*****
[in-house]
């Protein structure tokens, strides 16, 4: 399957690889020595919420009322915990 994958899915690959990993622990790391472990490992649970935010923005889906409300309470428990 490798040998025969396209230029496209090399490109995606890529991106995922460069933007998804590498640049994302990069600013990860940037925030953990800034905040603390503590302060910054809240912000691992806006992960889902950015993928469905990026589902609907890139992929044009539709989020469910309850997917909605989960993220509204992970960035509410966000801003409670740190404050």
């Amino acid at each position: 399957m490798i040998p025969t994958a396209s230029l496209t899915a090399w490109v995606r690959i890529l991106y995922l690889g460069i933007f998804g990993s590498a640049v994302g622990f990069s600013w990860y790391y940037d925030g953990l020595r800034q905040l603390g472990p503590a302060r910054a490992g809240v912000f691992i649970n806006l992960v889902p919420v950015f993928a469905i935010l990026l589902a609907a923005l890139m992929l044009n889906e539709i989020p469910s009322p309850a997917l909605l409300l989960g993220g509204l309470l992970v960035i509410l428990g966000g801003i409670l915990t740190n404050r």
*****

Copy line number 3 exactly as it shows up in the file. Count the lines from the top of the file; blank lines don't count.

């Amino acid at each position: 399957m490798i040998p025969t994958a396209s230029l496209t899915a090399w490109v995606r690959i890529l991106y995922l690889g460069i933007f998804g990993s590498a640049v994302g622990f990069s600013w990860y790391y940037d925030g953990l020595r800034q905040l603390g472990p503590a302060r910054a490992g809240v912000f691992i649970n806006l992960v889902p919420v950015f993928a469905i935010l990026l589902a609907a923005l890139m992929l044009n889906e539709i989020p469910s009322p309850a997917l909605l409300l989960g993220g509204l309470l992970v960035i509410l428990g966000g801003i409670l915990t740190n404050r």